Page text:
Tag: 1987

Full Metal Jacket – Review



by Bret W.

Many films have been made about the Vietnam conflict and the state of American society at that time.  Full Metal Jacket, however, is the definitive Vietnam war film.  Kubrick captures the full scope of the journey from boot camp to Mei Cong, and it’s not a pretty trip.

It starts with the dehumanizing of the young Marine recruits, first at the Paris Island barbershop, and later in their first introduction to the Drill Instructor.  The D.I. has a job to do and he does it well: he breaks the individual spirit to build a team, a single unit of men from a kaleidescope of boys.  The journey for the recruits is long and dark and difficult, and takes each recruit down a different path.  For Pvt. Joker, its a journey from the smart-alec kid to the hardened stand-up man.  For Pvt. Pyle, however, its a much darker journey that takes him to the depths of his inner evil and ends in two deaths.

From Paris Island to Vietnam, the tone is shifted from the strict regimen of boot camp to the lax atmosphere of death and destruction.  Joker has become a field journalist for Stars and Stripes, the military news paper.  He’s become disillusioned with his duties in mocking up his stories to make them seem more positive to the soldiers who read them.  Sent to the front on a field assignment after the Tet Offensive, he meets up with Cowboy, who was in Joker’s unit at Paris Island.  They take their squad into Hue City (pronounced “Way”) to face death and destruction, and the frustration and impotence of war.

Full Metal Jacket is a stark depiction of one of the blackest spots on American History.  Kubrick masterfully shows the full range of emotion throughout; the fear and anguish, the anger and loneliness, the frustration and cockiness.  He touches on all of it without holding back.

I once said that this was the definitive Vietnam movie, but it’s more than that.  It’s the definitive war movie.  It shows much more than just the killing and the death.  It shows the aloof calm exterior hiding the tense unsure interior.  It examines the depths of the war and how the war makes the evil inside men acceptable and justified.

Kubrick puts all of these elements under the microscope and presents them to the audience in their rawest form to give to us the finest war movie ever made.

Dead Poets Society – Review

by Bret W.

Since the mid- to late-eighties, there have been an increasing number of films that one could categorize as heartfelt, warm, and wonderful. For a while, it seemed like there was only one or two a year. Dead Poets Society is such a film. It makes the audience feel good about themselves and life in general just to know that they’ve seen such a story presented on the big screen. Peter Weir is a fantastic director who knows how to capture the essence of the little slices of life he presents for us, and he does it to near perfection in this offering.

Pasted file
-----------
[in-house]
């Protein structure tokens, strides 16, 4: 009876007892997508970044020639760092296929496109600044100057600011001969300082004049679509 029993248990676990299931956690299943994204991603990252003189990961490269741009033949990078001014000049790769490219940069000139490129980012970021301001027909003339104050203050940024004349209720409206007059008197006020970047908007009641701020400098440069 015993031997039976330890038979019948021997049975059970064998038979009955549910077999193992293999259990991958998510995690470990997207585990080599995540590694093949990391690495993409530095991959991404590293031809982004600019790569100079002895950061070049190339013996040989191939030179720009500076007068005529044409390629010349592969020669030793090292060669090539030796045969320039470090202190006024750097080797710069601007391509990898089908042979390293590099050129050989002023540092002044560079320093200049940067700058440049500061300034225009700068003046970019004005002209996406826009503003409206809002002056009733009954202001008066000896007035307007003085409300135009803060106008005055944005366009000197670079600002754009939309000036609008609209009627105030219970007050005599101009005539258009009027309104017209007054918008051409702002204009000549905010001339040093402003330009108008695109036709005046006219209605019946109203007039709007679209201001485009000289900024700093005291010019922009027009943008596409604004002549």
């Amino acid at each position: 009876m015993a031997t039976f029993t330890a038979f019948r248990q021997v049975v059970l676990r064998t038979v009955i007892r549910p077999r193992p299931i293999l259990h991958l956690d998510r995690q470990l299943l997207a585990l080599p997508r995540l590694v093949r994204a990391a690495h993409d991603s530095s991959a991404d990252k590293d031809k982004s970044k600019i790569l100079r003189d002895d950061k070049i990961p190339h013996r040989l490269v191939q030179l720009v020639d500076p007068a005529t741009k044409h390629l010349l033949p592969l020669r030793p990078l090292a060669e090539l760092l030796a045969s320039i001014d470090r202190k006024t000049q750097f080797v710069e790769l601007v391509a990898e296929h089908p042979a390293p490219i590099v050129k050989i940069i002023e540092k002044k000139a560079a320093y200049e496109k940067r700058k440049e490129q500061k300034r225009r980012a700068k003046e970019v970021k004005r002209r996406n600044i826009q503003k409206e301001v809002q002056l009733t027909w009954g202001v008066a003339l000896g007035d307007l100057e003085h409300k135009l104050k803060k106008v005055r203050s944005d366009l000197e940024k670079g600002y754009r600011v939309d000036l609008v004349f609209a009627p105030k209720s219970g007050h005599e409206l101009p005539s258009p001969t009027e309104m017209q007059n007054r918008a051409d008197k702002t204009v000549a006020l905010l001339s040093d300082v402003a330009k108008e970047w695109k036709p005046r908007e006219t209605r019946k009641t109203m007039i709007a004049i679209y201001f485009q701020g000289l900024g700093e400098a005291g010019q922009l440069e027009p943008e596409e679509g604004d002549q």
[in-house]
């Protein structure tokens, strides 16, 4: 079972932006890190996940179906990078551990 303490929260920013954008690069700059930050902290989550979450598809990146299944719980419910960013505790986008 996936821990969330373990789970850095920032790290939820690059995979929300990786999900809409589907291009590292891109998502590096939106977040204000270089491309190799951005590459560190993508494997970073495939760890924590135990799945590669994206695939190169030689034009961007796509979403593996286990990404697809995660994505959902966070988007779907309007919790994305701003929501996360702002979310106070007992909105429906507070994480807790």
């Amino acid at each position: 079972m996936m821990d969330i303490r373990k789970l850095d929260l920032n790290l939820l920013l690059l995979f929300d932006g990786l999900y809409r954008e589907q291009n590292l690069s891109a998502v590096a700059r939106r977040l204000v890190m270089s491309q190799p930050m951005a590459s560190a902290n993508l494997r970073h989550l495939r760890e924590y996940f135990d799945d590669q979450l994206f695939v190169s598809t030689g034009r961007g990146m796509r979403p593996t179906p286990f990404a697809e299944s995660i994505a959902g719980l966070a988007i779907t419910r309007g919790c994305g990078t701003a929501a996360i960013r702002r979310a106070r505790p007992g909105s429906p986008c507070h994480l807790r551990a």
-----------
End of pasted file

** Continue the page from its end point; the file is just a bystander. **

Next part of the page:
The story opens on the beginning of a new school year at a preparatory school for boys. As the boys muddle through their beginning classes, they are swept along by the tide of the classes, the uncertainty of the schedules. When the boys arrive in John Keating’s English Poetry class, however, things suddenly change. Keating is animated and alive when discussing the poetry presented to the class. He talks more about what life is about than what the value of the poetry is. He shows them a new way of thinking and a new way of appreciating everything around them. Carpe Diem, he says, Seize the day!

The boys, in their admiration and desire to be more like Keating, discover that he was a student at the school and, looking at his old school annual, find he was a member of something called the Dead Poets Society, a secret group that met in the caves near campus and read poetry to each other. The boys start their own such group, and therein discover untapped courage and strength. Neil Perry decides to go against his father’s wishes and join a production of A Midsummer Night’s Dream. Todd Anderson overcomes his fear of public speaking and finds untapped creativity inside himself. Knox Overstreet daringly pursues a girl he has fallen in love with, who is dating the captain of a public school football team.

All this courage and self discovery is not without a price, however, as they soon discover. Keating gave them the courage to follow their dreams, but in the end, his career was destroyed by an incident that the school, in needing someone to blame, decided was his fault. The boys, in a final gesture, show Keating that they still live by the example he gave them and will continue to appreciate all he has taught them, both in and out of the classroom.

This is more than a film about a poetry teacher. This film is poetry in the cinema, inspirational and touching, fluid in meter and perfect in rhyme and rhythm. The acting is exceptional, especially from Robin Williams who, like the Susan Lucci of film, was nominated but didn’t win the Oscar for his performance. It had always bothered me that Williams’ acting ability had never been properly recognized by the Academy. Alas, it would be another nine years before he finally won an Oscar for his supporting performance in Good Will Hunting.

Ethan Hawke is another standout in this film, as the shy and reserved Todd Anderson. We see a glimpse of what is to come in his acting chops with this film, and certainly the roles he plays after Dead Poets Society are increasingly passionate and emotional.

Dead Poets Society is a pick-me-up film, and one to be enjoyed again and again. Seize the day and see it soon.